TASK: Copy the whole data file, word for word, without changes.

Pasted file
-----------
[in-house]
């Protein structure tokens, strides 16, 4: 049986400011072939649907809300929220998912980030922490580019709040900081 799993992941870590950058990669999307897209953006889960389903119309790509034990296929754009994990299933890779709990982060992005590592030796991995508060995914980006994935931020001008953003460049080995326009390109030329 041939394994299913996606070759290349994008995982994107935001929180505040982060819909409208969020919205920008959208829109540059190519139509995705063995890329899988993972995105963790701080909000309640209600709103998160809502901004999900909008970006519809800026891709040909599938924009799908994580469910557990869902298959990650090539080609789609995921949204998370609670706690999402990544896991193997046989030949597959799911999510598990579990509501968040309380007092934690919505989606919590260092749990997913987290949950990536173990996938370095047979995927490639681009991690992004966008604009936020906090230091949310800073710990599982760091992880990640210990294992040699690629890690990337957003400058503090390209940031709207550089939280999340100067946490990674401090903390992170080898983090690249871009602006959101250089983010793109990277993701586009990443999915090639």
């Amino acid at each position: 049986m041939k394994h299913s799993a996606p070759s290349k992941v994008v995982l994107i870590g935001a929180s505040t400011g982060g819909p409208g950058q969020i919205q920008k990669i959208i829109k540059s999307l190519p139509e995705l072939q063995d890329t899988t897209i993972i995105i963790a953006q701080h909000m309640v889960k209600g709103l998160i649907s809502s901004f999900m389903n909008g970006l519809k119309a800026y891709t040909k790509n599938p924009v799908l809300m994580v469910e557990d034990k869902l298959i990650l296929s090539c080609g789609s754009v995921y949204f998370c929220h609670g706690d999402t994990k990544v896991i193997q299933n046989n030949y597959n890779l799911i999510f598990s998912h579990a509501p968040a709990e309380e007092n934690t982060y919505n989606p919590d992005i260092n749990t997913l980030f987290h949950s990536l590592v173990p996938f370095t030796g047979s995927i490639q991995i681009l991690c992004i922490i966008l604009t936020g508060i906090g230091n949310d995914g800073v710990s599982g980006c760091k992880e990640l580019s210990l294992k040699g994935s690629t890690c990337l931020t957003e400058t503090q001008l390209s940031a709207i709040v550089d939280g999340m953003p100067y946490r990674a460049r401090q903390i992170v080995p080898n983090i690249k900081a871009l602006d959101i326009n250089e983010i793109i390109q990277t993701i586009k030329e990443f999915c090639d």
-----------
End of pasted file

[in-house]
């Protein structure tokens, strides 16, 4: 049986400011072939649907809300929220998912980030922490580019709040900081 799993992941870590950058990669999307897209953006889960389903119309790509034990296929754009994990299933890779709990982060992005590592030796991995508060995914980006994935931020001008953003460049080995326009390109030329 041939394994299913996606070759290349994008995982994107935001929180505040982060819909409208969020919205920008959208829109540059190519139509995705063995890329899988993972995105963790701080909000309640209600709103998160809502901004999900909008970006519809800026891709040909599938924009799908994580469910557990869902298959990650090539080609789609995921949204998370609670706690999402990544896991193997046989030949597959799911999510598990579990509501968040309380007092934690919505989606919590260092749990997913987290949950990536173990996938370095047979995927490639681009991690992004966008604009936020906090230091949310800073710990599982760091992880990640210990294992040699690629890690990337957003400058503090390209940031709207550089939280999340100067946490990674401090903390992170080898983090690249871009602006959101250089983010793109990277993701586009990443999915090639």
């Amino acid at each position: 049986m041939k394994h299913s799993a996606p070759s290349k992941v994008v995982l994107i870590g935001a929180s505040t400011g982060g819909p409208g950058q969020i919205q920008k990669i959208i829109k540059s999307l190519p139509e995705l072939q063995d890329t899988t897209i993972i995105i963790a953006q701080h909000m309640v889960k209600g709103l998160i649907s809502s901004f999900m389903n909008g970006l519809k119309a800026y891709t040909k790509n599938p924009v799908l809300m994580v469910e557990d034990k869902l298959i990650l296929s090539c080609g789609s754009v995921y949204f998370c929220h609670g706690d999402t994990k990544v896991i193997q299933n046989n030949y597959n890779l799911i999510f598990s998912h579990a509501p968040a709990e309380e007092n934690t982060y919505n989606p919590d992005i260092n749990t997913l980030f987290h949950s990536l590592v173990p996938f370095t030796g047979s995927i490639q991995i681009l991690c992004i922490i966008l604009t936020g508060i906090g230091n949310d995914g800073v710990s599982g980006c760091k992880e990640l580019s210990l294992k040699g994935s690629t890690c990337l931020t957003e400058t503090q001008l390209s940031a709207i709040v550089d939280g999340m953003p100067y946490r990674a460049r401090q903390i992170v080995p080898n983090i690249k900081a871009l602006d959101i326009n250089e983010i793109i390109q990277t993701i586009k030329e990443f999915c090639d």